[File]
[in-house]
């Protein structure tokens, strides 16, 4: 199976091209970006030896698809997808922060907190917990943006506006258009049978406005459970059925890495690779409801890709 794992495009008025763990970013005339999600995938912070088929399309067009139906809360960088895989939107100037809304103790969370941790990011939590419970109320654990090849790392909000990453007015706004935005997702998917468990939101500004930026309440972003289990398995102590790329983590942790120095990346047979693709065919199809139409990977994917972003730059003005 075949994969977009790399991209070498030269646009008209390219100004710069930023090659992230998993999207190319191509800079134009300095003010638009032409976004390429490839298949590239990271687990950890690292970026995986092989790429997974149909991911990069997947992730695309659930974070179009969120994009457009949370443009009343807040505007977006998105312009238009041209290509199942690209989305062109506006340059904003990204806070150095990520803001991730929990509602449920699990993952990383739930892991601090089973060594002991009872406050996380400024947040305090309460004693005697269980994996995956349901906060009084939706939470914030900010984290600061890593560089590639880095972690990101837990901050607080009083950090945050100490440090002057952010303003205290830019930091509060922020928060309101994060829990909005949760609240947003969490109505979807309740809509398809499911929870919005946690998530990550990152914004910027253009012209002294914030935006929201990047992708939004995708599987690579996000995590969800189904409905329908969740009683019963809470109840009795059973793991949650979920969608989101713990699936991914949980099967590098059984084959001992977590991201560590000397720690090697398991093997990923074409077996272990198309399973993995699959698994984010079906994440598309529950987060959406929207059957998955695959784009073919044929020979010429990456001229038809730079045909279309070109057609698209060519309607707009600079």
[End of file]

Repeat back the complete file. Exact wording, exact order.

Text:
[in-house]
């Protein structure tokens, strides 16, 4: 199976091209970006030896698809997808922060907190917990943006506006258009049978406005459970059925890495690779409801890709 794992495009008025763990970013005339999600995938912070088929399309067009139906809360960088895989939107100037809304103790969370941790990011939590419970109320654990090849790392909000990453007015706004935005997702998917468990939101500004930026309440972003289990398995102590790329983590942790120095990346047979693709065919199809139409990977994917972003730059003005 075949994969977009790399991209070498030269646009008209390219100004710069930023090659992230998993999207190319191509800079134009300095003010638009032409976004390429490839298949590239990271687990950890690292970026995986092989790429997974149909991911990069997947992730695309659930974070179009969120994009457009949370443009009343807040505007977006998105312009238009041209290509199942690209989305062109506006340059904003990204806070150095990520803001991730929990509602449920699990993952990383739930892991601090089973060594002991009872406050996380400024947040305090309460004693005697269980994996995956349901906060009084939706939470914030900010984290600061890593560089590639880095972690990101837990901050607080009083950090945050100490440090002057952010303003205290830019930091509060922020928060309101994060829990909005949760609240947003969490109505979807309740809509398809499911929870919005946690998530990550990152914004910027253009012209002294914030935006929201990047992708939004995708599987690579996000995590969800189904409905329908969740009683019963809470109840009795059973793991949650979920969608989101713990699936991914949980099967590098059984084959001992977590991201560590000397720690090697398991093997990923074409077996272990198309399973993995699959698994984010079906994440598309529950987060959406929207059957998955695959784009073919044929020979010429990456001229038809730079045909279309070109057609698209060519309607707009600079």